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Comorbidity, Health & Nutrition in the Age of COVID-19

Jul 20, 2020 | Blog, Health+

Wearing masks, washing hands regularly and adequately, avoiding touching your face, and staying six feet away from others in public places is essential to help decrease the spread of COVID-19 and other viruses. These precautions are immediate and beneficial, but there are long-term concerns that need to be addressed, especially when associated with comorbidity and ways to create long-term health to boost the immune system and reduce inflammation. Research has shown that food should be a crucial focus in preventing comorbidity and is beneficial to long-term recovery.

Comorbidity & Nutrition

The most common definition of comorbidity is one person who has multiple, coexisting diseases. In the U.S., comorbidity is more the norm rather than the exception. The CDC explains strong and consistent evidence that chronic heart conditions, kidney disease, COPD, obesity, and type-2 diabetes all contribute to the severity of how people react to COVID-19. In many cases, lifestyle, poor food choices, and malnutrition further contribute to illnesses that make it harder to fight viral infections.

According to Dariush Mozaffarian, MD, Ph.D., Friedman School of Nutrition Science and Policy at Tufts University dean and professor, diet can help alleviate the public health crisis in the following ways:

  1. Higher intakes of specific nutrients appear to boost the immune system, while low intakes lead to less effective immune responses and higher infection susceptibility.

  2. Nutrients that may help the immune response include micronutrients like zinc, selenium, iron, and vitamins A, C, D, E, B-6, and folate, with additional potentially promising effects of whole foods like goji berry, broccoli, green tea, and turmeric.

  3. Malnourished individuals have a higher risk of becoming ill, a more prolonged illness duration, and a higher risk of death.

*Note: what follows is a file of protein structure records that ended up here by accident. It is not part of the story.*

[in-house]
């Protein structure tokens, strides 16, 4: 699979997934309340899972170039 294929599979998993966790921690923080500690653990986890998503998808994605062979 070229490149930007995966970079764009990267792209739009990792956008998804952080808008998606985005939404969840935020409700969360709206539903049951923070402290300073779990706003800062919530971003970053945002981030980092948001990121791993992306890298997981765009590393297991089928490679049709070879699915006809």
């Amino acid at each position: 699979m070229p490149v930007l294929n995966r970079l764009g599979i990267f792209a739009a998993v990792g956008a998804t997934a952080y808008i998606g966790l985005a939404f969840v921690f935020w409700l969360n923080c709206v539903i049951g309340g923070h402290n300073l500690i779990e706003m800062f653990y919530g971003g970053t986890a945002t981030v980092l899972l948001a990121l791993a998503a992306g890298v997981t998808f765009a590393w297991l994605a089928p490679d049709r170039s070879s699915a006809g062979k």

4. Risk of severe Covid-19 illness and death are highest among people who have other conditions, such as cardiovascular disease and diabetes, which are regularly associated with diet. These conditions weaken the heart’s ability to handle stress, while diabetes reduces the body’s immune response.

A peer-reviewed article in the Annals of Nutrition and Metabolism further explains that micronutrient deficiency suppresses immune functions, which increases the susceptibility to infections, with increased morbidity and mortality. Researchers found that, “In turn, infections aggravate micronutrient deficiencies by reducing nutrient intake, increasing losses, and interfering with utilization by altering metabolic pathways.”

Prevention & Recovery

Increasing the consumption of healthy foods is among the priorities for reducing cardiovascular disease and diabetes in the U.S. With the growing concerns of how COVID-19 contributes to comorbidity, long-term prevention and post-recovery are more critical than ever. One area where everyone can start to combat these concerns is through diet. According to researchers and physicians, creating a healthier food system through government, business, healthcare, and consumer actions must be a top priority.

Christian Bime, MD, Medical Intensive Care Unit Director at Banner–University Medical Center, explains how COVID-19 affects the lungs and other organ functions:

  • Lung tissue swells with fluid, making the lungs less elastic.

  • The immune system goes into overdrive, sometimes at the expense of other organs.

  • As your body fights one infection, it is more susceptible to additional infections.

  • There seems to be a more significant trend of blood clots becoming more common in COVID-19 patients. The cause of this is still uncertain.

Someone with limited lung function because of asthma or COPD has a harder time fighting the virus’s issues. If other pre-existing ailments are associated with the kidneys or the heart, the virus makes the body work that much harder to function under these conditions. Comorbidity only creates more struggle. If one survives the virus, the fight is not over.

Bime also explains that people who have recovered from Acute Respiratory Distress Syndrome (ARDS) associated with COVID-19 may deal with:

  • Limited lung capacity compared to their peers.

  • Psychiatric issues such as Post-Traumatic Stress Disorder (PTSD), depression, cognitive impairment, and anxiety due to the trauma of the illness and treatment.

  • Kidney complications which could lead to a need for long-term dialysis.

  • Poor conditioning due to limited lung and/or organ function.

Such findings further reinforce the need for prevention and long-term recovery plans. Healthier diets, access to better foods, and exercise are vital to reducing comorbidity, boosting the immune system, and aiding in recovery.

In a recent CNN interview, Mozaffarian and other experts explain that even a small decrease in risk from healthier eating could make a difference on a national scale.

Current nutritional research has found that by increasing food quality, the U.S. could alleviate many issues during a global health crisis with access to better nutrition. It not only increases illness prevention, but it also allows for healthcare facilities to treat those who are most vulnerable. The recent introduction of Legislation to leverage nutrition for disease prevention and treatment reflects the growing public awareness of the importance of food for human health.